MP: In Baghelkhand, poets give local dialect a new name and identity
Rankled by Bagheli writers’ stand on the accent of their dialect, a group of poets from Umaria, Shahdol and Anuppur districts of MP has called the dialect ‘Bagondi’ – a mixture of Bagheli and Gondi.indore Updated: Nov 29, 2015 20:09 IST
Rankled by Bagheli writers’ stand on the accent of their dialect, a group of poets from Umaria, Shahdol and Anuppur districts of MP has called the dialect ‘Bagondi’ – a mixture of Bagheli and Gondi.
Describing them as Bagondi poets, they plan to organise a conference to press for the recognition of the dialect. “When we write poetry in our language, many Bagheli poets reject us by saying that the dialect is not Bagheli.
About three years ago we decided to call our dialect as Bagondi which is a mixture of Bagheli and Gondi,” said Santosh Dwivedi, a poet from Umaria.
‘Bagondi’ poets have started a campaign to enrich the dialect under the Vatayan Sahitya Sansthan based in Umaria. The poets who have joined the campaign include Manju Mani, Shambhu Soni ‘Pagal’, Satyendra Gautam, Anil Mishra, Ram Nihore Tiwari, Jagdish Payasi and Ram Kumar Mohaba.
Bagheli is considered an Indo-Aryan language spoken in the Baghelkhand region of central India. It was counted as one of the languages classified as dialects of Hindi by the Census report until 2001.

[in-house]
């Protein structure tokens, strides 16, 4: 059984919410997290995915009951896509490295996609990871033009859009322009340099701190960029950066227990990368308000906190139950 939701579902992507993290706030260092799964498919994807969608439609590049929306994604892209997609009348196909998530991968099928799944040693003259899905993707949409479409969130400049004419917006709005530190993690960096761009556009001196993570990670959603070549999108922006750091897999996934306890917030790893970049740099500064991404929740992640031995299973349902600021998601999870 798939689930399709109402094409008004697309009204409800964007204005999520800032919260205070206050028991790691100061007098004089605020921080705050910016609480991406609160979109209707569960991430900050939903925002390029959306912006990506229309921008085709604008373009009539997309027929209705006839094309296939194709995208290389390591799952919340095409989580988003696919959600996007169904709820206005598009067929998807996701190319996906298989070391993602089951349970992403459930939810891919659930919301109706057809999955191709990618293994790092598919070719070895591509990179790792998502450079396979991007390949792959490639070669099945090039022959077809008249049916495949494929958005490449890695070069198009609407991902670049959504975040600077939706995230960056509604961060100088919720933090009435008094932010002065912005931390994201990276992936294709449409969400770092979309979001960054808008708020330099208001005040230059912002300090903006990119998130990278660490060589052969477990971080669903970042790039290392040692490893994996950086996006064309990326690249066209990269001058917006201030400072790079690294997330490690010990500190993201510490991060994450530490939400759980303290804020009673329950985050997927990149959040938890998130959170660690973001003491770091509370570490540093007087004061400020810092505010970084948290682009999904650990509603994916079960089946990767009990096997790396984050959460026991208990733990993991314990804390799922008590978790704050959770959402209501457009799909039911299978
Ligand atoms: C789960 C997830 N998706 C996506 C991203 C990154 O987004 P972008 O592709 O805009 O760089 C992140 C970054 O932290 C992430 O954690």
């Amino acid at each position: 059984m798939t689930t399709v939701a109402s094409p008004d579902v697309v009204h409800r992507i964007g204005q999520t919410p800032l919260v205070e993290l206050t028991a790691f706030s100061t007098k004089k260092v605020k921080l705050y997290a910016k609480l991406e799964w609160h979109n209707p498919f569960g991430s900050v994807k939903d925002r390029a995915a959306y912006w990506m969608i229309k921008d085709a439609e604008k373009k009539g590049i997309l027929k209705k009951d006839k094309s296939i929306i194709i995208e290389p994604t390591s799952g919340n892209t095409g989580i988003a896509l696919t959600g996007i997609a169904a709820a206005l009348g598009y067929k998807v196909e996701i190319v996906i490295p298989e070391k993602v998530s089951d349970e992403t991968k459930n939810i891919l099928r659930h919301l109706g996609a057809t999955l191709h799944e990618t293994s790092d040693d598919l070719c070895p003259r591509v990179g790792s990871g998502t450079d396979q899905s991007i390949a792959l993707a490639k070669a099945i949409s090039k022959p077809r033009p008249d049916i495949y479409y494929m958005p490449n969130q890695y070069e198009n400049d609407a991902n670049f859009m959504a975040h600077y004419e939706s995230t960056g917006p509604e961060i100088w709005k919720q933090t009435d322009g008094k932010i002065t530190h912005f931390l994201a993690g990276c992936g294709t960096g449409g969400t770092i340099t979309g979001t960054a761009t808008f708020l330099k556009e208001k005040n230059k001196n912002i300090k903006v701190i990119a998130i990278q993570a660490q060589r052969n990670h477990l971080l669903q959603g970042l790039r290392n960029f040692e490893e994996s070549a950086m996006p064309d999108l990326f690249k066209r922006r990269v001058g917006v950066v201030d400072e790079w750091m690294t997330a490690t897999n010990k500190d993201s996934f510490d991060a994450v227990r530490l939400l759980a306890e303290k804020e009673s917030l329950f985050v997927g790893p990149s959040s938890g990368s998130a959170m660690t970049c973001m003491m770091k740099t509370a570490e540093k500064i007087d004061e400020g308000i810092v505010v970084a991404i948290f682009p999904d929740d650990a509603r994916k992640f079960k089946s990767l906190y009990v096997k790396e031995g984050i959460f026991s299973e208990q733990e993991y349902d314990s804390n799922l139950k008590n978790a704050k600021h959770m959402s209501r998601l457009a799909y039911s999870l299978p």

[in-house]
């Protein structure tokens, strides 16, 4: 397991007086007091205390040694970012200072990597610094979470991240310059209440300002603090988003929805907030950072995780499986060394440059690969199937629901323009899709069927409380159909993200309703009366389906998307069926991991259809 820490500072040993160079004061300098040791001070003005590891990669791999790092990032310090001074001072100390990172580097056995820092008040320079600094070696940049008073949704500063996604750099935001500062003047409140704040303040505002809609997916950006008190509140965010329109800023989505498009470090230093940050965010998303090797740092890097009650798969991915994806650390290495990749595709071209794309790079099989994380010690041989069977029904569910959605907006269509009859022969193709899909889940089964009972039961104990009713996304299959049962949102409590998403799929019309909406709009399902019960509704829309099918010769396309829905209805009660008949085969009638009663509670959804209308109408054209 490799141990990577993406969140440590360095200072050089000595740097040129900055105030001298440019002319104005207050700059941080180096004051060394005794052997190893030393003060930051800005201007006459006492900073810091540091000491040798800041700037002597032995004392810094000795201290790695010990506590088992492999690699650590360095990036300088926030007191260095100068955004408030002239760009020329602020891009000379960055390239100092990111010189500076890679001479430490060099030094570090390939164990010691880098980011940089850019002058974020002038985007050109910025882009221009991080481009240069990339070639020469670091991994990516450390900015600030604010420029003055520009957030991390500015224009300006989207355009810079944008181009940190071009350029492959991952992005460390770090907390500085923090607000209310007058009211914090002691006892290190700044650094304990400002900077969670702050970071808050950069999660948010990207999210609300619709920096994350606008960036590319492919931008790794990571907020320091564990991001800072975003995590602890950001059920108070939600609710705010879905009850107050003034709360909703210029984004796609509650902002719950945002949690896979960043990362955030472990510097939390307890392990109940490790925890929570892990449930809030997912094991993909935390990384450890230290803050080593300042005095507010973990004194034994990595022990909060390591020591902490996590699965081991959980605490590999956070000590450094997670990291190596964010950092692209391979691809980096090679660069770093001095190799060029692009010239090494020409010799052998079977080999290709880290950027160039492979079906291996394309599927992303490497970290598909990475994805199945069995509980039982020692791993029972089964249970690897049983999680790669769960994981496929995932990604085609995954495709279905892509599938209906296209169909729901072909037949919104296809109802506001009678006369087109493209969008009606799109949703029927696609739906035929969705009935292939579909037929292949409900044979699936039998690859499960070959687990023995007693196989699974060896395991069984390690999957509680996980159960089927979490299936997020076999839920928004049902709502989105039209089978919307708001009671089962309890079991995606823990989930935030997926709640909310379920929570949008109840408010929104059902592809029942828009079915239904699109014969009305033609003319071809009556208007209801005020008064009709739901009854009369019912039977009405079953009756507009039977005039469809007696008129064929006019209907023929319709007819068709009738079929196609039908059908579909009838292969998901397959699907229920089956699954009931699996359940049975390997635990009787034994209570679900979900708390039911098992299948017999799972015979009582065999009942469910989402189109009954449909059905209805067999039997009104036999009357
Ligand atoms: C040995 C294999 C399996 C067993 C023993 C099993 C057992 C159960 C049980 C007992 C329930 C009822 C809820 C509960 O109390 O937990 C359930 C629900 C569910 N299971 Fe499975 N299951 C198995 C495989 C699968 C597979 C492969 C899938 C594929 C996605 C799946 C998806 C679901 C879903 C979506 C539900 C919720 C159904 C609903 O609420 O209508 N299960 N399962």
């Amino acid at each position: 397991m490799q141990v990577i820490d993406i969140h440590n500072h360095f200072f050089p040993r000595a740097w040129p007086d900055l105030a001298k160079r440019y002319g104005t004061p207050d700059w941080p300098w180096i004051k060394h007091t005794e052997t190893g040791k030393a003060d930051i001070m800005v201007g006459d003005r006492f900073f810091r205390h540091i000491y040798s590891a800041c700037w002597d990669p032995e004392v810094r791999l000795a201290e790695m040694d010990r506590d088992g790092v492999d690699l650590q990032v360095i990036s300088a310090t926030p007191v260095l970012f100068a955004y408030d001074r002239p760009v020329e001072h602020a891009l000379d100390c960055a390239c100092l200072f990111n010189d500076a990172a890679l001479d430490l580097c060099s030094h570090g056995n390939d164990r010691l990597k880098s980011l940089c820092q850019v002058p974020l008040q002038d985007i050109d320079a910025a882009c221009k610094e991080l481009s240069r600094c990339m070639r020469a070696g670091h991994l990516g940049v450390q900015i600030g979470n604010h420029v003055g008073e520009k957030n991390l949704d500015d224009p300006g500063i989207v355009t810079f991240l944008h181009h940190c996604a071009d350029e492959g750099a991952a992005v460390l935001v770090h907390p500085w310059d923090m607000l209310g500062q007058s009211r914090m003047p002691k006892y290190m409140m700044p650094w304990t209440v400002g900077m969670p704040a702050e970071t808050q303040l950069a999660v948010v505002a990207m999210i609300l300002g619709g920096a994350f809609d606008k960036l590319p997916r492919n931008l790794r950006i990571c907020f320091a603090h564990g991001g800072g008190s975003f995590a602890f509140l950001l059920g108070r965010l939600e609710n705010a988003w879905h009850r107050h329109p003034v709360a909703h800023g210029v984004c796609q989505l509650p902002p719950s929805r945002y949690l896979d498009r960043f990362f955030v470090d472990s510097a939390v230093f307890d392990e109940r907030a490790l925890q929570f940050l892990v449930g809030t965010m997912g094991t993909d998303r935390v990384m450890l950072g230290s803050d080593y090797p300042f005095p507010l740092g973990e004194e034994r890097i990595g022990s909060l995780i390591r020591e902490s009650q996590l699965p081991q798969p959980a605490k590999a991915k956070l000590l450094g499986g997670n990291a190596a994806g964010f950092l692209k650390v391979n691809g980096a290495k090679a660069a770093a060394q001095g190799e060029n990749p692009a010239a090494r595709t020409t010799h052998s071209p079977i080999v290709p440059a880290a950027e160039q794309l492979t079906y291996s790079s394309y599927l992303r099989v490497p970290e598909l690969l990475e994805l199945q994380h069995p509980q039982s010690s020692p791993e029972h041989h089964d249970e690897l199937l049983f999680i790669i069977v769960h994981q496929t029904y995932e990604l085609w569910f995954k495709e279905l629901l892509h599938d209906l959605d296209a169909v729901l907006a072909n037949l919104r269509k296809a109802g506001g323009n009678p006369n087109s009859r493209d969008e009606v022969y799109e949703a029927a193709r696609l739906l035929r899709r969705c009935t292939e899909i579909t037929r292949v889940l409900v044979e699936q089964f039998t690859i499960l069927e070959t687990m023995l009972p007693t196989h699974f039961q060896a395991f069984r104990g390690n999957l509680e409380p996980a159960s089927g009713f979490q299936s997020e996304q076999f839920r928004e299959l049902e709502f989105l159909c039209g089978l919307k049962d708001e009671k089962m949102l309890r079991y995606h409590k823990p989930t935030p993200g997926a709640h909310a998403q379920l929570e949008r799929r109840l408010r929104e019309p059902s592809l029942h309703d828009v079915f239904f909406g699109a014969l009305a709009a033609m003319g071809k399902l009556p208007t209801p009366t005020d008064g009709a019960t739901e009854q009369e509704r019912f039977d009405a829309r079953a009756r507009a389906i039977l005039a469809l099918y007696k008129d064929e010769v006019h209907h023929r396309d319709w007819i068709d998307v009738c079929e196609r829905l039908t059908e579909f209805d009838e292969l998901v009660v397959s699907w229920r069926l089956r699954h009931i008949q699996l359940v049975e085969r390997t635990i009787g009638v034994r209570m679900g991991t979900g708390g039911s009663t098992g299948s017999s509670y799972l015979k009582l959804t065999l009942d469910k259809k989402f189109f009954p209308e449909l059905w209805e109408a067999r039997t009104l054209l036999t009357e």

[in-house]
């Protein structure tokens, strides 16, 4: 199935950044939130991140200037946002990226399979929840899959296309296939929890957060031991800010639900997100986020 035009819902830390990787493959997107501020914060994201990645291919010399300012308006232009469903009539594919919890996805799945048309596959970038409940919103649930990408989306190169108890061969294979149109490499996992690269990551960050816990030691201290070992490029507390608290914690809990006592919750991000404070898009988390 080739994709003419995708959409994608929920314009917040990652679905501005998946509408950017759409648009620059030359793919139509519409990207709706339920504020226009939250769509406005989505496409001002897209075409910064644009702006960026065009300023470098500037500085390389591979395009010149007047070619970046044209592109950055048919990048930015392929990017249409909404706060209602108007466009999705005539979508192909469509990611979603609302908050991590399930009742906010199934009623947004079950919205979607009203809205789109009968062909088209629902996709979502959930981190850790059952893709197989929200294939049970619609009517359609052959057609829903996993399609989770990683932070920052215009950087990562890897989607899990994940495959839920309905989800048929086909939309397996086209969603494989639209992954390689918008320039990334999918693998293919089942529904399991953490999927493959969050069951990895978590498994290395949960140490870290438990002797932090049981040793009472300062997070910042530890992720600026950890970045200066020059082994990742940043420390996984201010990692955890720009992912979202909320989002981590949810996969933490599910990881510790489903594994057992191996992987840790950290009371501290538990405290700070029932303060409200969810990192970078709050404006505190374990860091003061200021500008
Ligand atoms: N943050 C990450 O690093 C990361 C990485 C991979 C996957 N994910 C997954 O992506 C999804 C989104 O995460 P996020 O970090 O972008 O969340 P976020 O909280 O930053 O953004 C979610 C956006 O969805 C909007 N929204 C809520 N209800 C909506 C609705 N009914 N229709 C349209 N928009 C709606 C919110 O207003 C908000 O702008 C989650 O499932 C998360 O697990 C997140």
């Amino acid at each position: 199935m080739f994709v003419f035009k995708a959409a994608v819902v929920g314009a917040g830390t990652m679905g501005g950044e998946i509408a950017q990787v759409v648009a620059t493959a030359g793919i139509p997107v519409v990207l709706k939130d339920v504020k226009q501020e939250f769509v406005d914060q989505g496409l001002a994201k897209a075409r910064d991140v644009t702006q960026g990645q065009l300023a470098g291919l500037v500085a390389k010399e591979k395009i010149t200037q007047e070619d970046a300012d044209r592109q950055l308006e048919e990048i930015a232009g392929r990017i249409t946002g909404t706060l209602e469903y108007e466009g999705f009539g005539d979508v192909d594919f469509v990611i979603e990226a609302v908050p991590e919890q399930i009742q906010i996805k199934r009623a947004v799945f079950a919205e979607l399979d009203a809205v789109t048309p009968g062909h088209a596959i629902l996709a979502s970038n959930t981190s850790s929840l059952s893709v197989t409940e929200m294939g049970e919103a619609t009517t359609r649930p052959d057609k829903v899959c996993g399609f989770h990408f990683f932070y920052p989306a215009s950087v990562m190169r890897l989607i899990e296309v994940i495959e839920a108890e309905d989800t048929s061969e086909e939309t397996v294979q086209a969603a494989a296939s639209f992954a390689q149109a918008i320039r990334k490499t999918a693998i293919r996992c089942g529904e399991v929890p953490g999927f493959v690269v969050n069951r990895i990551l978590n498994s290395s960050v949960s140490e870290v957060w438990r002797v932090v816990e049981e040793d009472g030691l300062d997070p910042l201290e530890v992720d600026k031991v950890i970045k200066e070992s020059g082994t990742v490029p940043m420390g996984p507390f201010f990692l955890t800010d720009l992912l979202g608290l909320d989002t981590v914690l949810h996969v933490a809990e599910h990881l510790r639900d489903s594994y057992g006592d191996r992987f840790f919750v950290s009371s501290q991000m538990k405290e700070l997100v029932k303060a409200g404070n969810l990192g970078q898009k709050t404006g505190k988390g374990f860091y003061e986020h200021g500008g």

“After pure Bagheli poets heard that we have given our dialect a new name, they became liberal in the last one year but we have decided that we will call ourselves as Bagondi poets,” Dwivedi said.
“The core Bagheli writers -- mainly from Rewa, Satna and Sidhi -- claimed that our tone is Gondi and we include many words of Gondi dialect, and we were not termed as Bagheli poets, hence we are trying to give our own dialect an identity,” said ‘Pagal’.
Bagheli speakers are found mainly in six districts of MP — Rewa, Satna, Sidhi, Shahdol, Umaria and Anuppur.
Shahdol, Umaria and Anupur districts are located between two mountain ranges -- Vindhya and Kaimur -- dominated by two tribes, Gonds and Baigas.
“We have organised many meetings before naming our dialect Bagondi. Some poets have suggested ‘Vindhya-Maithali’ but we named it as ‘Bagondi’. Two poetry books in this dialect have been published. We will write to the state government soon and demand grants to enrich the dialect,” said Anil Mishra, a poet and writer.
“This is true that the language spoken here is a distorted form of Bagheli because many Gondi words have been adopted and the tone is different. But it is an extension of Bagheli only,” said Professor RD Mishra, a Bagheli poet and critic. “I don’t know why some core Bagheli poets have started rejecting them.”
Mishra further said, “Since Gondi was rich in the three districts, Bagheli has taken a different form under Gondi’s influence which they are now claiming as Bangodi.”